CHS-1991/2/17 Julia Gaisser

Interdisciplinary Center for Hellenic Studies

Julia H Gaisser - February 17th, 1991


The Transmission of Catullus

 

Catullus is the most popular of Roman poets with modern readers because he is seen as modern, immediate, compelling. A contemporary of Cicero, Caesar and Pompey, Catullus lived from about 80-50BC and, in poetry varied in type and meter, wrote about numerous subjects, including his lady-love, of higher social status than of moral fiber, Lesbia (aka Clodia, from one of the oldest, most aristocratic families and married to a woman of the same class.

 

His output include the kissing poems (Da mihi basia mille), directed to Juventius (a young man of good family as well as to Lesbia, lampoons (especially the scurrilous ones to Caesar and the slight mockery to Cicero), friendship poems, and poems about poetry. He wrote short (lyric) poems and long (Alexandrian) poems, based on models from Hellenistic rather than early Greek or Roman models. His 116 poems divide into three major groups, as printed, 1-60 (polymetrics), 61-69 (long) and 70-116 (elegiac couplets).

 

What we want to know is how Catullus’ ideas got set down on paper and then transmitted to our modern texts or translations. Transmission of literature over the ages is often blocked more by neglect than by censorship, so, how, did people read Catullus and react to his poems, and why/how were they passed on?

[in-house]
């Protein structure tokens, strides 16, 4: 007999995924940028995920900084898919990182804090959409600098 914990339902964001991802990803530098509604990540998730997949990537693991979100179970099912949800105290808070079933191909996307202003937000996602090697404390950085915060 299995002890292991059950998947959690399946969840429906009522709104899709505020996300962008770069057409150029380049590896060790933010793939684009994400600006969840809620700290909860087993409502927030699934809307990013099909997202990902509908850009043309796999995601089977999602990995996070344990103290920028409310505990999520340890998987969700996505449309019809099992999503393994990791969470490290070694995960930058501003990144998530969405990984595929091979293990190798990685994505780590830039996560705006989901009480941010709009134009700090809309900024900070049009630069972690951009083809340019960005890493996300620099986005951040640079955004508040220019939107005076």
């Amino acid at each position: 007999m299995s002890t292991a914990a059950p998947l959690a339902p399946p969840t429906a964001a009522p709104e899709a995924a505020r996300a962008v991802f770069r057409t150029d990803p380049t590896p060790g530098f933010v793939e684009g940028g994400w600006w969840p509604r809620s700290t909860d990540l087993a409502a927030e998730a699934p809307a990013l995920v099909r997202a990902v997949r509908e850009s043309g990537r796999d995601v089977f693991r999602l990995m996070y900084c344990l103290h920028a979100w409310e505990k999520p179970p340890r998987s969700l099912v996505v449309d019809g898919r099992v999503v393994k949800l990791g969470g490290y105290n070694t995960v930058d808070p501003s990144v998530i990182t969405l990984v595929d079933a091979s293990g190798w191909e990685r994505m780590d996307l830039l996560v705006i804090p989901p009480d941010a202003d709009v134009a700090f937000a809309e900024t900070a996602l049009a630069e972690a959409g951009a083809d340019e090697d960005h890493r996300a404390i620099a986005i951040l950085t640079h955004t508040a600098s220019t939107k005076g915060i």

We know from Catullus’ own poems that he sometimes wrote on wax tablets (tabellae, pugillaria, codicilli) –see 50.1-6 and 42.1-6- the standard surface for ephemeral writing (by schoolboys, fishmongers, letter writers) because they were easily re-usable. Catullus tells us how he and Licinius Cavus spent an evening of poetic invention, using tablets as scratch pads (50.1-6) and how a harlot won’t gave back his tablets (42.1-6), though he doesn’t say how she got them.

 

When he did a finished edition of his poems, he used a papyrus roll (wound around a spindle and well-polished), as he shows in his dedicatory poem (1), where he contrasts his single roll with Cornelius Nepos’ 3-roll history, and in his satire on the prolific scribbler Suffenus (22), who has a nice cover (to his poems and to himself) wrapped around much less elegant contents. Literary papyri survive, but virtually all from the sands of Egypt, where the dry climate preserves them, but Egyptians of the late republic/early empire read Greek rather than Latin, so there are very few Latin papyri and only two of them literary (and not Catullan).

 

How big was Catullus’ papyrus roll that he sent to Nepos? Probably not all 116 poems. Some Egyptian papyri rolls were as large as 100’, but Greek rolls do not exceed 35’. Books of poetry would still be shorter. Each book of the Aeneid is a separate roll of 600 +/- lines, but Catullus’ 116 poems would be over 2,000 lines, making a roll of about 45’. But Catullus calls it a “libellum” (“little book”) and a trifle, so it should not be so long. Since the corpus divides into three types (each group about 650-750 lines), the Catullan corpus may have been on three (or more) rolls.

 

The transfer from papyrus roll to book (codex) took place in the 4th century AD , largely because of the spread of Christianity (with its great use of the Bible as a reference) and the scarcity of papyrus as the roman Empire broke up. It was difficult to find one’s place in a roll (compare finding a spot in an audiotape), so many early pagan authors (such as homer), when quoted by later authors (such as Plato), were quoted from memory. But that was not good enough for Christian purposes and you couldn’tget all of the Bible on one roll anyhow (now even one for Old and one for New Testament) – it would be too clumsy. With trade with Egypt disrupted, a new material had to be used. However, vellum (leather), the material now used, could not easily be rolled. Hence the codex, our book form.